The power of light and shade at Chelsea 2015

Chelsea had it’s usual off-and-on weather this year, and whilst this must make for plant substitution nightmares and non-flowering irises and paeonies, it also gives the show different qualities at different times of the day. I remember very well at my first visit in 2006-ish visiting the Artisan Gardens, though they were called something else then I think, and seeing them through what was almost early morning mist. They were magical and quite different later in the sunshine. So, with the light and shade theme, here is what I noticed this year…

Kazuyuki Ishihara, Chelsea 2015

Kazuyuki Ishihara, Chelsea 2015

Ishihara is the King of Moss. His gardens are stunning each year, and this year, recreating the Edo period, was no exception.  The Artisan Gardens are in the right part of the showground for him, semi-shaded and smaller, with more intimate spaces.  This pale yellow acer makes the view into the round window and is contrasted beautifully with the mounded velvet moss.  The moss was also clumped around tree roots, making the trees look as if they had grown from the moss.

Kazuyuki Ishihara, Chelsea 2015

Kazuyuki Ishihara, Chelsea 2015

The Marcus Barnett garden, breaking naturalistic conventions, followed blocks and squares instead.  This made for some stunning one-colour planting combinations, including this unusual combination of grasses interplanted through startlingly red tulips. The matte red forms the darkness here with the flowerheads of the grasses bringing the light.

Marcus Barnett, Chelsea 2015

Marcus Barnett, Chelsea 2015

I was a bit under-whelmed by the Rich Brothers this year after their naturalistic tour de force last year on Main Avenue, but I did really like this detail.  The strict white of the oblong block is given dimension by the darker planting clump positioned to offset the blunt end of the block. Nice.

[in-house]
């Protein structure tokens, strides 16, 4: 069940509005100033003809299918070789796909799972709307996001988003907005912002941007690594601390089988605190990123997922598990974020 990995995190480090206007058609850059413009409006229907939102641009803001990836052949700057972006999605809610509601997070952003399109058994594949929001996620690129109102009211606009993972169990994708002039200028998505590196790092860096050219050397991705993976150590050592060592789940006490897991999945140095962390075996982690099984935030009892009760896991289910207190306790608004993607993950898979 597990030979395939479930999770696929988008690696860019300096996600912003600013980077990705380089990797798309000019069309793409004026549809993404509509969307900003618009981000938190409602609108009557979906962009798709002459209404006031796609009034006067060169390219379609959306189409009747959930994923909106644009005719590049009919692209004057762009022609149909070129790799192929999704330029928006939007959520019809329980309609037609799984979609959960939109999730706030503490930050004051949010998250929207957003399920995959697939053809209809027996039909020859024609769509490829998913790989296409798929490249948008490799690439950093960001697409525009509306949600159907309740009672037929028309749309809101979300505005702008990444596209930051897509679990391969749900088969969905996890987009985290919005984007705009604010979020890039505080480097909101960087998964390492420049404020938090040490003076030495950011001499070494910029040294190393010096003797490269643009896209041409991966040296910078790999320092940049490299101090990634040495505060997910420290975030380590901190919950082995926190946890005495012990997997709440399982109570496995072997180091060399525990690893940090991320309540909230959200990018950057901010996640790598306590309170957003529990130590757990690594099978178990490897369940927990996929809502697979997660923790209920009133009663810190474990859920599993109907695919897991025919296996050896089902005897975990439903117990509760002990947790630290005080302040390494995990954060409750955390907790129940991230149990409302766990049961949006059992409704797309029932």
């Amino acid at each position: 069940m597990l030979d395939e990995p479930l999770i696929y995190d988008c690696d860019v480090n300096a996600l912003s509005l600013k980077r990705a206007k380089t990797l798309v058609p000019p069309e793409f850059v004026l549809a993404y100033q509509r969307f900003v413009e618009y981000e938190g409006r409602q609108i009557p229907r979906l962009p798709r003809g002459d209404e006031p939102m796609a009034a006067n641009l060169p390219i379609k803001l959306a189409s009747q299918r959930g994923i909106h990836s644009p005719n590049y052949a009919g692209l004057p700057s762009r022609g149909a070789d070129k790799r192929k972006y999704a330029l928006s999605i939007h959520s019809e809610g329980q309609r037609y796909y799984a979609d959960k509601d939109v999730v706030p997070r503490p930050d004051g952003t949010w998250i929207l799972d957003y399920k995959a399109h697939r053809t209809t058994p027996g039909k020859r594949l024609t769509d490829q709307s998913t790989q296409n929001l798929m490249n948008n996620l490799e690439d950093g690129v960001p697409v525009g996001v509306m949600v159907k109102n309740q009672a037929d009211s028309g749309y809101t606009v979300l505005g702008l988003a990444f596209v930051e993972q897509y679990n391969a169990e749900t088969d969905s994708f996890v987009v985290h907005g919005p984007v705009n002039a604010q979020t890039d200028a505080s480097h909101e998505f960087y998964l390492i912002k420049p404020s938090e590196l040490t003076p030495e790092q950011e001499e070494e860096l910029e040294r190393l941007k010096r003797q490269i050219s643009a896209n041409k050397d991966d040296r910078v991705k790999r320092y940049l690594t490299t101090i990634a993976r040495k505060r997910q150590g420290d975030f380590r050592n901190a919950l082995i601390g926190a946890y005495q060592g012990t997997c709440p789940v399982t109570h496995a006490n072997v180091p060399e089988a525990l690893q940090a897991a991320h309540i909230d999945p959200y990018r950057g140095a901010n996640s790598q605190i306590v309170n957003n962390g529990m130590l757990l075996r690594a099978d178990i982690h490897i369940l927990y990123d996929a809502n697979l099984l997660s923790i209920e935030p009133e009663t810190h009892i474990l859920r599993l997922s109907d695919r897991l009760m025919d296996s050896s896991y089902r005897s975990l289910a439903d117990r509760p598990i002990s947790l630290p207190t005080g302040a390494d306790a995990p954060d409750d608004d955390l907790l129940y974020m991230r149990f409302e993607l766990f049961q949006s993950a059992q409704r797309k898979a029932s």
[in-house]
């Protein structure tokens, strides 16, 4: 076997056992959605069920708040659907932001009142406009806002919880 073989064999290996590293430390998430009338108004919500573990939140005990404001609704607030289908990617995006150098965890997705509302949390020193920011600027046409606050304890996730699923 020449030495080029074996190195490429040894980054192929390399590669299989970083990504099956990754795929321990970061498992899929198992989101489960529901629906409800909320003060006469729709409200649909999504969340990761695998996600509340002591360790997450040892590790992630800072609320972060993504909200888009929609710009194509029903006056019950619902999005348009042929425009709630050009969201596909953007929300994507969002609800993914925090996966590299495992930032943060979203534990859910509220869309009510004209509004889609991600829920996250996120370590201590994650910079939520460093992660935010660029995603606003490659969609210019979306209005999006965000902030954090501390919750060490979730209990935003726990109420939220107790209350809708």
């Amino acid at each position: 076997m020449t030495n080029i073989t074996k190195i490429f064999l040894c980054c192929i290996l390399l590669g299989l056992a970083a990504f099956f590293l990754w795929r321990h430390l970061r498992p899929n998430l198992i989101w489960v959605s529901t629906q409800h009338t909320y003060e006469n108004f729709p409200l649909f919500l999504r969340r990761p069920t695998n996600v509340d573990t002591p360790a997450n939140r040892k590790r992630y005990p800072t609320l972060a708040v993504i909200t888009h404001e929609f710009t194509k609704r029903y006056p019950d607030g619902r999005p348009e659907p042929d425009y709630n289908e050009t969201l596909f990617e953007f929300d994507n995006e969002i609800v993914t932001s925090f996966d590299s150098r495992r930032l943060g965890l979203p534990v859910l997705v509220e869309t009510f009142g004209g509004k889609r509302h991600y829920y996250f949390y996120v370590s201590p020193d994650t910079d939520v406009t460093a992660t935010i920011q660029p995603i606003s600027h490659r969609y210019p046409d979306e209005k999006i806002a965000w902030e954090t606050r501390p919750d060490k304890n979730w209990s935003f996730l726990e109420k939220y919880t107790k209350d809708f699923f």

Rich brothers, Chelsea 2015

Rich brothers, Chelsea 2015

And in Matthew Keightley’s Sentebale garden, which disappointingly didn’t get a Gold, I really loved this shady planting at the end of the plot, mainly because I am a sucker for Dryopteris erythrosora, which is the lovely rust coloured emerging fern in the photograph below. Thanks to the Frustrated Gardener, a great blog to follow though he is far too hard on himself ( Ihope he won’t mind me saying), I am hoping that the variety Dryopteris erythrosora ‘Briliance’ will find its way to France sometime soon.

Matthew Keightley, Chelsea 2015

Matthew Keightley, Chelsea 2015

And lastly, back in the Mondrian-inspired Telegraph Garden, Marcus Barnett showed how a combination of water and semi-shade can make hard landscaping magical and mysterious…

Marcus Barnett, Chelsea 2015

Marcus Barnett, Chelsea 2015

Leave a Reply

Fill in your details below or click an icon to log in:

WordPress.com Logo

You are commenting using your WordPress.com account. Log Out / Change )

Twitter picture

You are commenting using your Twitter account. Log Out / Change )

Facebook photo

You are commenting using your Facebook account. Log Out / Change )

Google+ photo

You are commenting using your Google+ account. Log Out / Change )

Connecting to %s